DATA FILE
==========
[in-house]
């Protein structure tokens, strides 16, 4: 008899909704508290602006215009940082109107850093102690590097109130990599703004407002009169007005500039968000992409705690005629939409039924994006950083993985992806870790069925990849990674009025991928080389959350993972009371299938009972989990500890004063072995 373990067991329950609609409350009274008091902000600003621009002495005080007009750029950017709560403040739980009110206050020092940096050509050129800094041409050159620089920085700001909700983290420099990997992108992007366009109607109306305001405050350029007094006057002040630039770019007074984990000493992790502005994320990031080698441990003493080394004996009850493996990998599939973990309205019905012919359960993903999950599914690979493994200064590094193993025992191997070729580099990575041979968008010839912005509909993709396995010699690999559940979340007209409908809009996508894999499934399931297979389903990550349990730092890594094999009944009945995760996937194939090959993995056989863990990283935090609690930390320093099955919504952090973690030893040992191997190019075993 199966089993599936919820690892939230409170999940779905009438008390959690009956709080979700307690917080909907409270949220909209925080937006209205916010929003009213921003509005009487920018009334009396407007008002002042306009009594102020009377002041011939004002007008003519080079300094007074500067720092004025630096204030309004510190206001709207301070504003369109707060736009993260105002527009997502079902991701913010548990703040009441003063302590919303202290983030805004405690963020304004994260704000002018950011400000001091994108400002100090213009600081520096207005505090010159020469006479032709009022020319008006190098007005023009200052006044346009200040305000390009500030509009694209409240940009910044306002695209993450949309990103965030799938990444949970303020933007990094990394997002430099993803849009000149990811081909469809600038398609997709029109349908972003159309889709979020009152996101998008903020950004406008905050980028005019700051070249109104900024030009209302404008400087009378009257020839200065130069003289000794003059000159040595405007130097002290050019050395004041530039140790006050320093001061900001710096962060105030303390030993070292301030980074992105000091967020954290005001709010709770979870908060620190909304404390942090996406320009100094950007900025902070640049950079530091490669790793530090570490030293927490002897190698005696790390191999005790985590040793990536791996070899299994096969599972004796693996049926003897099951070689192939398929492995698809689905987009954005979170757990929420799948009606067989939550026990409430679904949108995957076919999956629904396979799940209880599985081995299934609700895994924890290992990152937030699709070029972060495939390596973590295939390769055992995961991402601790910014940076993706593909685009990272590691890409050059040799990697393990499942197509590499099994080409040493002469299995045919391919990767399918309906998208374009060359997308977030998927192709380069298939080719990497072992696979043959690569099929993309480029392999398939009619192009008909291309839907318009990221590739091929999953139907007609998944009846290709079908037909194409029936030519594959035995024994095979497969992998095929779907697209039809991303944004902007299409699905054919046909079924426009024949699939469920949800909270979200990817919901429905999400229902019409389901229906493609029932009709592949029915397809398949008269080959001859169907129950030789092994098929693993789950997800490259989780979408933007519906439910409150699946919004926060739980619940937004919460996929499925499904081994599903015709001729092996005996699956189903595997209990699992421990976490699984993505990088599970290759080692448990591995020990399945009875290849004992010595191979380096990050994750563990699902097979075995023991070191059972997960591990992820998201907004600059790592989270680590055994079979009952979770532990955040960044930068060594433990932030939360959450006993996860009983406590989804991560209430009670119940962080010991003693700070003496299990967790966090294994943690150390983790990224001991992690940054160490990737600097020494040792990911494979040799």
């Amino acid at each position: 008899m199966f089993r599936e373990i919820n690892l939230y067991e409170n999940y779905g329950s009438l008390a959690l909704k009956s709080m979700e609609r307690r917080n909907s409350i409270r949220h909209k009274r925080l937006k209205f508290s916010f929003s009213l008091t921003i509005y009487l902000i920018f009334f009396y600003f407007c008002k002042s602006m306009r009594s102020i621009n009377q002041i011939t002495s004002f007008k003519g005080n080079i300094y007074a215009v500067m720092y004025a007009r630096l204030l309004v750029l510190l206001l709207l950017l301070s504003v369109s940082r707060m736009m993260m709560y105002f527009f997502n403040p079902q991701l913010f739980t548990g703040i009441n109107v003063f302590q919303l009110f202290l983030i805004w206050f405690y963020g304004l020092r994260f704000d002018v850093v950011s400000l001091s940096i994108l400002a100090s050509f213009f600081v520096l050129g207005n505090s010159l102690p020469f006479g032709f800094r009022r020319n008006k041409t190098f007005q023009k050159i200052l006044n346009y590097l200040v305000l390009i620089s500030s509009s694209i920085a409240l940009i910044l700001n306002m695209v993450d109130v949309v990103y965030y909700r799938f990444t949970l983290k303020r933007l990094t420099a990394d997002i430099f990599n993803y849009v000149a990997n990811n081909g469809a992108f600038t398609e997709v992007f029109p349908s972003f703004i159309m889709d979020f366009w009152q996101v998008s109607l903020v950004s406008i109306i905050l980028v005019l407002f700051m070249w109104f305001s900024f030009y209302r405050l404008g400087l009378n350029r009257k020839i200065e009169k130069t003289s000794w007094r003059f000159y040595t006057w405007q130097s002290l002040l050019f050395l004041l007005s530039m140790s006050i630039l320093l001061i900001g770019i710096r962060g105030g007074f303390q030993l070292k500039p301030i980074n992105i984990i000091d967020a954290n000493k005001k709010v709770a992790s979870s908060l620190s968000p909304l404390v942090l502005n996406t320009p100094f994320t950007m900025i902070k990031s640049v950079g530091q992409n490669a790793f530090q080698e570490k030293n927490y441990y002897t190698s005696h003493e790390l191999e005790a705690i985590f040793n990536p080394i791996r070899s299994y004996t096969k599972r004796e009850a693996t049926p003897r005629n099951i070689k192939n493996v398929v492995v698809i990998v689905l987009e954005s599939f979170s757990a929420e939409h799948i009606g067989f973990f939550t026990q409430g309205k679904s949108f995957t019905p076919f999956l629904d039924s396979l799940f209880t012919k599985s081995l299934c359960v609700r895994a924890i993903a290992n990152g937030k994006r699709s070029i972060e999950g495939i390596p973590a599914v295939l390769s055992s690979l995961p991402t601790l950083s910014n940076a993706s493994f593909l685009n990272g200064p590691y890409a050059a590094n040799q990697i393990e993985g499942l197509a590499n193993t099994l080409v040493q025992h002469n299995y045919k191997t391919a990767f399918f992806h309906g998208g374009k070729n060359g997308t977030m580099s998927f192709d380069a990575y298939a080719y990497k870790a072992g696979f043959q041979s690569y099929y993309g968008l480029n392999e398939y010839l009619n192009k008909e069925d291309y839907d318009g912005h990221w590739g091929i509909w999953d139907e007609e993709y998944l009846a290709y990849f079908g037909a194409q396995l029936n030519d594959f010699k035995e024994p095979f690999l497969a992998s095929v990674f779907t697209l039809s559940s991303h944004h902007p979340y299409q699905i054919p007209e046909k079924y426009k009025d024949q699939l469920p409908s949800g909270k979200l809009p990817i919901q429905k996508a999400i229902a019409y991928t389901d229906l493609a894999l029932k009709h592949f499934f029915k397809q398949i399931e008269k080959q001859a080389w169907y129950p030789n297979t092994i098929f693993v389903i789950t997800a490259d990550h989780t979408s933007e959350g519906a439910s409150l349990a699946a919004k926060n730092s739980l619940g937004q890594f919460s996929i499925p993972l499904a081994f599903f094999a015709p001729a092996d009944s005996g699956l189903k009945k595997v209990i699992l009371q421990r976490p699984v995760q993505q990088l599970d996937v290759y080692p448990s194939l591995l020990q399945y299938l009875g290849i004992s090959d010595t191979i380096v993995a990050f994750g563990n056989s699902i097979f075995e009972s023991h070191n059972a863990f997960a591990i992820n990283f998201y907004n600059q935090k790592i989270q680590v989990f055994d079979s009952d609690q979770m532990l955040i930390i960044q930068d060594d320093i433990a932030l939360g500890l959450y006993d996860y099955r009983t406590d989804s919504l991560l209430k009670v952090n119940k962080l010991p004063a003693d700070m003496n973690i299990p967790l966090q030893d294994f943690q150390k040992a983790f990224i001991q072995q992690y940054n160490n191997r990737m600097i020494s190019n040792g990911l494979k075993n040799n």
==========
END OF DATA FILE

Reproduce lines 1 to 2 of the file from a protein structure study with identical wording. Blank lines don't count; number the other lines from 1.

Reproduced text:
[in-house]
């Protein structure tokens, strides 16, 4: 008899909704508290602006215009940082109107850093102690590097109130990599703004407002009169007005500039968000992409705690005629939409039924994006950083993985992806870790069925990849990674009025991928080389959350993972009371299938009972989990500890004063072995 373990067991329950609609409350009274008091902000600003621009002495005080007009750029950017709560403040739980009110206050020092940096050509050129800094041409050159620089920085700001909700983290420099990997992108992007366009109607109306305001405050350029007094006057002040630039770019007074984990000493992790502005994320990031080698441990003493080394004996009850493996990998599939973990309205019905012919359960993903999950599914690979493994200064590094193993025992191997070729580099990575041979968008010839912005509909993709396995010699690999559940979340007209409908809009996508894999499934399931297979389903990550349990730092890594094999009944009945995760996937194939090959993995056989863990990283935090609690930390320093099955919504952090973690030893040992191997190019075993 199966089993599936919820690892939230409170999940779905009438008390959690009956709080979700307690917080909907409270949220909209925080937006209205916010929003009213921003509005009487920018009334009396407007008002002042306009009594102020009377002041011939004002007008003519080079300094007074500067720092004025630096204030309004510190206001709207301070504003369109707060736009993260105002527009997502079902991701913010548990703040009441003063302590919303202290983030805004405690963020304004994260704000002018950011400000001091994108400002100090213009600081520096207005505090010159020469006479032709009022020319008006190098007005023009200052006044346009200040305000390009500030509009694209409240940009910044306002695209993450949309990103965030799938990444949970303020933007990094990394997002430099993803849009000149990811081909469809600038398609997709029109349908972003159309889709979020009152996101998008903020950004406008905050980028005019700051070249109104900024030009209302404008400087009378009257020839200065130069003289000794003059000159040595405007130097002290050019050395004041530039140790006050320093001061900001710096962060105030303390030993070292301030980074992105000091967020954290005001709010709770979870908060620190909304404390942090996406320009100094950007900025902070640049950079530091490669790793530090570490030293927490002897190698005696790390191999005790985590040793990536791996070899299994096969599972004796693996049926003897099951070689192939398929492995698809689905987009954005979170757990929420799948009606067989939550026990409430679904949108995957076919999956629904396979799940209880599985081995299934609700895994924890290992990152937030699709070029972060495939390596973590295939390769055992995961991402601790910014940076993706593909685009990272590691890409050059040799990697393990499942197509590499099994080409040493002469299995045919391919990767399918309906998208374009060359997308977030998927192709380069298939080719990497072992696979043959690569099929993309480029392999398939009619192009008909291309839907318009990221590739091929999953139907007609998944009846290709079908037909194409029936030519594959035995024994095979497969992998095929779907697209039809991303944004902007299409699905054919046909079924426009024949699939469920949800909270979200990817919901429905999400229902019409389901229906493609029932009709592949029915397809398949008269080959001859169907129950030789092994098929693993789950997800490259989780979408933007519906439910409150699946919004926060739980619940937004919460996929499925499904081994599903015709001729092996005996699956189903595997209990699992421990976490699984993505990088599970290759080692448990591995020990399945009875290849004992010595191979380096990050994750563990699902097979075995023991070191059972997960591990992820998201907004600059790592989270680590055994079979009952979770532990955040960044930068060594433990932030939360959450006993996860009983406590989804991560209430009670119940962080010991003693700070003496299990967790966090294994943690150390983790990224001991992690940054160490990737600097020494040792990911494979040799």